Tennessee Tech Launches 'Cosmouse' in 1970

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Active Member
Jan 24, 2016
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Hello Everyone,

My dad was an alumni of Tennessee Tech.

I received a copy of the 2016/2017 Tennessee Tech University VISIONS magazine in the mail.

There was a very interesting photo on the back cover that caught my attention.

Does anyone remember this event or have any additional information?

Tennessee Tech Univ_Vision 2017_Cosmouse Launch.jpg
I do know that launching live animals in model rockets was banned several years before that by the NAR when several mouse launches (and bugs and turtles, lizards, goldfish or anything else anybody could fit in a payload section) made the news and drew sharp protests from the ASPCA (and occasionally some legal hassles) if things went wrong and the mouse ended up dead.

I believe G. Harry Stine said in several editions of the HBOMR that unless you were a highly trained forensic veterinary specialist with access to massively expensive facilities and equipment, there was nothing you could learn from launching a mouse or any other animal, other than just whether you killed it or not.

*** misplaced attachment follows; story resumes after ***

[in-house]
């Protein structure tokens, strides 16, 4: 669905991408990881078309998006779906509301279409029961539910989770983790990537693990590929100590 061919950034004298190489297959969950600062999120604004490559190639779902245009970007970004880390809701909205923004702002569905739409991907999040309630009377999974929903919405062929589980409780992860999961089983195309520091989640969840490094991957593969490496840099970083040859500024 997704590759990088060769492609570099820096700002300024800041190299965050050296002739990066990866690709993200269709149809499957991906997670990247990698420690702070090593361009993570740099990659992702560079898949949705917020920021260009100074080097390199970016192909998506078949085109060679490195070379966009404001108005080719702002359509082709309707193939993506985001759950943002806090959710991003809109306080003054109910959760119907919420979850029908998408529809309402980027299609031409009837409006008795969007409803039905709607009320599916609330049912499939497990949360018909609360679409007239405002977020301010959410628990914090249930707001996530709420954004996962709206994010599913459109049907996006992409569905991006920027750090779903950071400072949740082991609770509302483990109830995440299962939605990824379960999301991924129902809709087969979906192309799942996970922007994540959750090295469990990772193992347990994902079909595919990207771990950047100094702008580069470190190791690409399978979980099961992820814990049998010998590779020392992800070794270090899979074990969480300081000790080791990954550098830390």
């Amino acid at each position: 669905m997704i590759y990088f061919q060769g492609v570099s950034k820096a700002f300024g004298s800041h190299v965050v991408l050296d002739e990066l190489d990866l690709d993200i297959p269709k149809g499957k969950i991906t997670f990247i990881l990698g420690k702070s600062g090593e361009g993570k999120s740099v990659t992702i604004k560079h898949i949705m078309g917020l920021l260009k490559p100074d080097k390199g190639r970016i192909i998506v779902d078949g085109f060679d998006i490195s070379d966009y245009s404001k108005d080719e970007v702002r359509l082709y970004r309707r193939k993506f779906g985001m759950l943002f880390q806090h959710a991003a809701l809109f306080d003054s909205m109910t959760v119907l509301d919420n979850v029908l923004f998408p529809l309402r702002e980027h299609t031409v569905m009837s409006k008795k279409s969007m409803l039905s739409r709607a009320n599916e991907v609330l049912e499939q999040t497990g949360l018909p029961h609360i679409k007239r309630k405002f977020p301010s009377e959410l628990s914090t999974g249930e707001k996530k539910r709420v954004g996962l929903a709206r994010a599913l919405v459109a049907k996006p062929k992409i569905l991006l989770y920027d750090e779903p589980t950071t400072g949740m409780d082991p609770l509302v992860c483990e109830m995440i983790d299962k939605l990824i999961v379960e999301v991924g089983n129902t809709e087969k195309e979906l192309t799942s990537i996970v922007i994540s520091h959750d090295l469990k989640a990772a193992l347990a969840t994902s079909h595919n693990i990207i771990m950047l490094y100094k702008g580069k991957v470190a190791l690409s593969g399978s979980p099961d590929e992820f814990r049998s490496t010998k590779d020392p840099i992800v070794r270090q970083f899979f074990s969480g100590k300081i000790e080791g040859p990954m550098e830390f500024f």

In fact I am pretty sure the long-time model rocketry practice of egglofting was in fact devised in the early 1960s to create a way for average rocketeers to challenge themselves by launching a payload (i.e. the egg) roughly the size and fragility of a mouse and recovering it without serious damage -- without putting the lives of any living animals at risk.